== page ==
A vice-principal of Robert Gordon University in Aberdeen has left his position – just weeks after the controversial departure of the institution’s high-profile boss.
The Press and Journal has learned that Mark Sollis, head of university advancement at RGU, is moving on after less than two years in the key post.
A spokeswoman for RGU confirmed last night that Mr Sollis had left and would return to Canada, where he had worked as associate vice-president at Calgary University.
It is the latest change at the top at the Aberdeen university following the shock resignation of principal Ferdinand von Prondzynski at the end of August.
Prof von Prondzynski quit after RGU’s board heard there was “considerable concern among a broad spectrum of university employees” about the handling of an internal inquiry into his business links with another vice-principal, Gordon McConnell.
Prof von Prondzynski and Prof McConnell were co-directors of a firm which owned a £12 million castle in Ireland, but the connection was not declared during Prof McConnell’s recruitment process.
After a probe, the university’s board concluded the failure to declare the link was a “genuine omission or oversight”.
However, the decision not to sanction the pair prompted another vice-principal, Prof Paul Hagan, to resign in protest.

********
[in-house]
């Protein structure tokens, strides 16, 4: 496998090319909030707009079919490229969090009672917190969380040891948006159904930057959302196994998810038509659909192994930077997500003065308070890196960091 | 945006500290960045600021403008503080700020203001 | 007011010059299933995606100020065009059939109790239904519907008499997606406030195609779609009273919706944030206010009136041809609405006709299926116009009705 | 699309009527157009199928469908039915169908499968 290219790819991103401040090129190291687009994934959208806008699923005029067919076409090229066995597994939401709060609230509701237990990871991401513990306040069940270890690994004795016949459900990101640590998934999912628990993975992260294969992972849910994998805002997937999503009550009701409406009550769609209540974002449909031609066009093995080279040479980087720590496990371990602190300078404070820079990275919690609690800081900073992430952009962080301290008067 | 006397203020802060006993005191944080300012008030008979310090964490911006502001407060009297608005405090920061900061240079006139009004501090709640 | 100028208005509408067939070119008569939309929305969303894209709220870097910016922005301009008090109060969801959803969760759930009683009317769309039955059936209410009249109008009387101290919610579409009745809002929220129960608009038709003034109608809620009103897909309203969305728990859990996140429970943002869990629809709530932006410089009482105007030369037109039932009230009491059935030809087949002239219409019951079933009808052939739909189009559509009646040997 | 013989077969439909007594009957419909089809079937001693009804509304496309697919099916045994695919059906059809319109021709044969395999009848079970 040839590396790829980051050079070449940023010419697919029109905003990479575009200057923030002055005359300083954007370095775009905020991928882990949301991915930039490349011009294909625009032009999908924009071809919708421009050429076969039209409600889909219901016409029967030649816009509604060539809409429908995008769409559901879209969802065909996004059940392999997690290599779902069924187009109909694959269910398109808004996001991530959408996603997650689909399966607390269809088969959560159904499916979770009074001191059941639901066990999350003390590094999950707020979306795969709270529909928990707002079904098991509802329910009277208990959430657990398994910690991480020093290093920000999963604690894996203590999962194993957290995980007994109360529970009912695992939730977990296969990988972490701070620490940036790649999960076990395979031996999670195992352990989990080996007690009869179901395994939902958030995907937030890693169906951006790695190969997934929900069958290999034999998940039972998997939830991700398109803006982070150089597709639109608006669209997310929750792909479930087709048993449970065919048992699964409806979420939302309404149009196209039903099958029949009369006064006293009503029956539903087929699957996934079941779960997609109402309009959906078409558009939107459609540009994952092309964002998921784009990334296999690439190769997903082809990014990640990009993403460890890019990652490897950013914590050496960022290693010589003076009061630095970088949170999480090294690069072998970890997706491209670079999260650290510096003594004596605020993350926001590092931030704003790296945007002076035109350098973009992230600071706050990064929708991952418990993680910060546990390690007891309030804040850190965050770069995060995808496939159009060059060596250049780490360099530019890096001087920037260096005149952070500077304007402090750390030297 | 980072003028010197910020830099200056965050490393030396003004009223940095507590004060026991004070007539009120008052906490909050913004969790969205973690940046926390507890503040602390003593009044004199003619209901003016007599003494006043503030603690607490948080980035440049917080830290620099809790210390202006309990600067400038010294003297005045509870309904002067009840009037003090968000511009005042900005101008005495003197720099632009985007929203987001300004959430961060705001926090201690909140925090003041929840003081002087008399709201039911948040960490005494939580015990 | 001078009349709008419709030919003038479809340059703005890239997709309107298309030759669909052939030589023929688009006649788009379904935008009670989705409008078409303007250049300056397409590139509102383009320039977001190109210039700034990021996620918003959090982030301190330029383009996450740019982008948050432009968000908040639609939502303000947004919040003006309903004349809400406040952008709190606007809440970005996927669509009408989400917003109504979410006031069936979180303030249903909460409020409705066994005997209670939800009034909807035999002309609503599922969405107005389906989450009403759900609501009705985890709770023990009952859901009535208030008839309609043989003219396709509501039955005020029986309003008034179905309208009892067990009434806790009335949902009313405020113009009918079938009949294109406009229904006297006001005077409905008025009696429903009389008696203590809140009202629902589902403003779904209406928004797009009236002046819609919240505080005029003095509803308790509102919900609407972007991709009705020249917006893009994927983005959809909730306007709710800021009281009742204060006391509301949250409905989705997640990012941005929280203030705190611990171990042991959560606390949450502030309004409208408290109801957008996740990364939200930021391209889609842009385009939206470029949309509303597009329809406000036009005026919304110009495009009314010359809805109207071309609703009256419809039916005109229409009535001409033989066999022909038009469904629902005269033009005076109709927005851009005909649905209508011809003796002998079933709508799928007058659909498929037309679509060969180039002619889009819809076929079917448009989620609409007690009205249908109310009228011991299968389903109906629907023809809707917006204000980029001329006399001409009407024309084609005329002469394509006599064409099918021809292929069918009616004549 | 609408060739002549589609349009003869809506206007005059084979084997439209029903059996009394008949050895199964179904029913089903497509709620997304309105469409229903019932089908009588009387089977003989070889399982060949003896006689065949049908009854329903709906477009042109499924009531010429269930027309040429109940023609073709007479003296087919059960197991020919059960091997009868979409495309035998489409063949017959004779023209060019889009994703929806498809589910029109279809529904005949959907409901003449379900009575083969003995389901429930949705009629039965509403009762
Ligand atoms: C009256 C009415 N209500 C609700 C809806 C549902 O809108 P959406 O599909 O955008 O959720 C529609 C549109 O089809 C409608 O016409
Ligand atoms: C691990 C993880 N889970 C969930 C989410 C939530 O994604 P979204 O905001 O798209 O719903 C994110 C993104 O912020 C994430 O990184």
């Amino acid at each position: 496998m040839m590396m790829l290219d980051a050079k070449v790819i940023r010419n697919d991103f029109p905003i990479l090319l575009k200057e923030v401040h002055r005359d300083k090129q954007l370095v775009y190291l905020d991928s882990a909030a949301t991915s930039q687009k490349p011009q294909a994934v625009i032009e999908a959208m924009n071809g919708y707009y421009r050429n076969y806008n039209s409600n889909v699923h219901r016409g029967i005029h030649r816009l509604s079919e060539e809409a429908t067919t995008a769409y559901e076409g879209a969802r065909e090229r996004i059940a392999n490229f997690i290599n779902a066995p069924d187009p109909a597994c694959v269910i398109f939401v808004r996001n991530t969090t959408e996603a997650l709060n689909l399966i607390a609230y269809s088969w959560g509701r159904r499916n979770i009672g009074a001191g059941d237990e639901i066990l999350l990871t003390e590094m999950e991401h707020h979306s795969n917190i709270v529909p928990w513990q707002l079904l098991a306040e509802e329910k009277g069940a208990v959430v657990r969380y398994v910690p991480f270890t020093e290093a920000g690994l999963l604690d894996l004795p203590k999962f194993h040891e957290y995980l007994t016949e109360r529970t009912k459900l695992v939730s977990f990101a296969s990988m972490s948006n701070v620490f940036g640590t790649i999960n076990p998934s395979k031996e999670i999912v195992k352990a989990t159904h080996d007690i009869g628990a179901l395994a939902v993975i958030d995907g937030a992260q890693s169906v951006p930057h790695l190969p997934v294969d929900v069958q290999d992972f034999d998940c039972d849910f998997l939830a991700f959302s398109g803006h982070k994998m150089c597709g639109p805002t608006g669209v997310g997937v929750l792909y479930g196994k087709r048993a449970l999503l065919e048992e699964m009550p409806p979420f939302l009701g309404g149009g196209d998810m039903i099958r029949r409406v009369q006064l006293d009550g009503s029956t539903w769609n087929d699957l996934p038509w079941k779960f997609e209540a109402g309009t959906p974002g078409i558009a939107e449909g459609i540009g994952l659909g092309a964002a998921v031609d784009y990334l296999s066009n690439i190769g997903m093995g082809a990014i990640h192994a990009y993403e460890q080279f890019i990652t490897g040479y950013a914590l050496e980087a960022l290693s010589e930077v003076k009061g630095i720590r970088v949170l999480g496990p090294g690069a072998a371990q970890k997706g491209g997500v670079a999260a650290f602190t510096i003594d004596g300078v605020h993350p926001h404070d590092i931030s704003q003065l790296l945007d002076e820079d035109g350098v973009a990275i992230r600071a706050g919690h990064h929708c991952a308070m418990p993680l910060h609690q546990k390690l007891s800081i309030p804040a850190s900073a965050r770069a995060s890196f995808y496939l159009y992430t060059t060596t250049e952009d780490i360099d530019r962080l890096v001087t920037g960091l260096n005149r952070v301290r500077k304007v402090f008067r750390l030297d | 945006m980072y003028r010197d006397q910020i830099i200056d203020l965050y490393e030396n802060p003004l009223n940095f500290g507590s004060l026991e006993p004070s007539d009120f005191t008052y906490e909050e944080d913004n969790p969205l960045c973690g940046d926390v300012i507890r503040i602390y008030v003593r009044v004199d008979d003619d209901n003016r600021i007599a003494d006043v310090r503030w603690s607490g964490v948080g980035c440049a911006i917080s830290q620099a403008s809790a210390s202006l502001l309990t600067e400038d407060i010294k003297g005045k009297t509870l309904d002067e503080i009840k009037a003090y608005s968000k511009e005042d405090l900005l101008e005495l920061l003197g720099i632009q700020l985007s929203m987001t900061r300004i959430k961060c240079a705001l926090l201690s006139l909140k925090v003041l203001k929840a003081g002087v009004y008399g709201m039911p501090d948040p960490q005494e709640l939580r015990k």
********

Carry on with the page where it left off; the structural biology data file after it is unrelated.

Prof Hagan later withdrew his resignation after Prof von Prondzynski announced that he would be leaving.
Prof John Harper was then promoted to the top job from deputy principal, but the decision to name a successor without going through the normal recruitment procedures was criticised by trade unions. RGU is currently conducting a “lessons learned review” into the handling of the row, in conjunction with the Scottish Funding Council.
Mr Sollis was responsible for the RGU Foundation, alumni relations, communications, strategy, planning and policy development.
A spokeswoman for RGU said: “The university can confirm that Mark Sollis has left his position as vice-principal advancement at RGU to return to Canada.”
She added that it was an “internal matter” and that the university would not be commenting further.